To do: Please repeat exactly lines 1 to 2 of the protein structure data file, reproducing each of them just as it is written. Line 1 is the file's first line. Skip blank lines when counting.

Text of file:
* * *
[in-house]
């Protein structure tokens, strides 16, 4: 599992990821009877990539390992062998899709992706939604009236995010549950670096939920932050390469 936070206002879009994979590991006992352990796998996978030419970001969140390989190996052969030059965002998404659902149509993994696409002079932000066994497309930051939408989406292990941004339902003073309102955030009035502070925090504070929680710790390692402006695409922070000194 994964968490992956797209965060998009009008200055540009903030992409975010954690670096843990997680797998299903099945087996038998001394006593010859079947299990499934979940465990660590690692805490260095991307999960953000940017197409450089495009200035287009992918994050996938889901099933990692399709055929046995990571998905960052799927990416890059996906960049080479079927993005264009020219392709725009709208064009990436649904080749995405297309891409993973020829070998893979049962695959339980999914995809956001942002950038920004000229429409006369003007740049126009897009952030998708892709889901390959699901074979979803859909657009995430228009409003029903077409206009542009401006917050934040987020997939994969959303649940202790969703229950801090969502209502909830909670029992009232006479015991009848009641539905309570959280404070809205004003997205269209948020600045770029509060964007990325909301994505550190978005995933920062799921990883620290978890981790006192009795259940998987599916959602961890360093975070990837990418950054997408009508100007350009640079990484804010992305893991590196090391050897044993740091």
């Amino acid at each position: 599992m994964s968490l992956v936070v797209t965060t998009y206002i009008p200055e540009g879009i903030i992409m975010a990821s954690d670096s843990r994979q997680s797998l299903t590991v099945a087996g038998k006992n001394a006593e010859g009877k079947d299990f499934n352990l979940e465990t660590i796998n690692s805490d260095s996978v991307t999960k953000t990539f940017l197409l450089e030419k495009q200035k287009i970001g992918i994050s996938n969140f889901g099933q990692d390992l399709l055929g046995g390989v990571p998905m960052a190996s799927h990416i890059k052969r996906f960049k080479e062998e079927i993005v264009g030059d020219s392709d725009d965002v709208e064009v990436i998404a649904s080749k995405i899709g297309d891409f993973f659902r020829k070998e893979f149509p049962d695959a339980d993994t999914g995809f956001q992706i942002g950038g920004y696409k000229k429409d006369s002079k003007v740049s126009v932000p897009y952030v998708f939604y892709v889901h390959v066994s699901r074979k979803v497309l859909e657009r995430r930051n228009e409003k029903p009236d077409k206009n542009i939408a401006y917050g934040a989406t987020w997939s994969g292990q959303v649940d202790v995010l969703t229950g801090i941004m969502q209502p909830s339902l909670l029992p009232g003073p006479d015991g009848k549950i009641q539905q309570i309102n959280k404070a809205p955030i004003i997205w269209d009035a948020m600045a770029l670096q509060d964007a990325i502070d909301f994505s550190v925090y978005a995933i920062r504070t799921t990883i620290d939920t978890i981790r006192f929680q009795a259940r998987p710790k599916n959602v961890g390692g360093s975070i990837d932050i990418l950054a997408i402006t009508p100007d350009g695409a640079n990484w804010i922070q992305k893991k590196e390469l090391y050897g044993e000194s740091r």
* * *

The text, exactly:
[in-house]
């Protein structure tokens, strides 16, 4: 599992990821009877990539390992062998899709992706939604009236995010549950670096939920932050390469 936070206002879009994979590991006992352990796998996978030419970001969140390989190996052969030059965002998404659902149509993994696409002079932000066994497309930051939408989406292990941004339902003073309102955030009035502070925090504070929680710790390692402006695409922070000194 994964968490992956797209965060998009009008200055540009903030992409975010954690670096843990997680797998299903099945087996038998001394006593010859079947299990499934979940465990660590690692805490260095991307999960953000940017197409450089495009200035287009992918994050996938889901099933990692399709055929046995990571998905960052799927990416890059996906960049080479079927993005264009020219392709725009709208064009990436649904080749995405297309891409993973020829070998893979049962695959339980999914995809956001942002950038920004000229429409006369003007740049126009897009952030998708892709889901390959699901074979979803859909657009995430228009409003029903077409206009542009401006917050934040987020997939994969959303649940202790969703229950801090969502209502909830909670029992009232006479015991009848009641539905309570959280404070809205004003997205269209948020600045770029509060964007990325909301994505550190978005995933920062799921990883620290978890981790006192009795259940998987599916959602961890360093975070990837990418950054997408009508100007350009640079990484804010992305893991590196090391050897044993740091």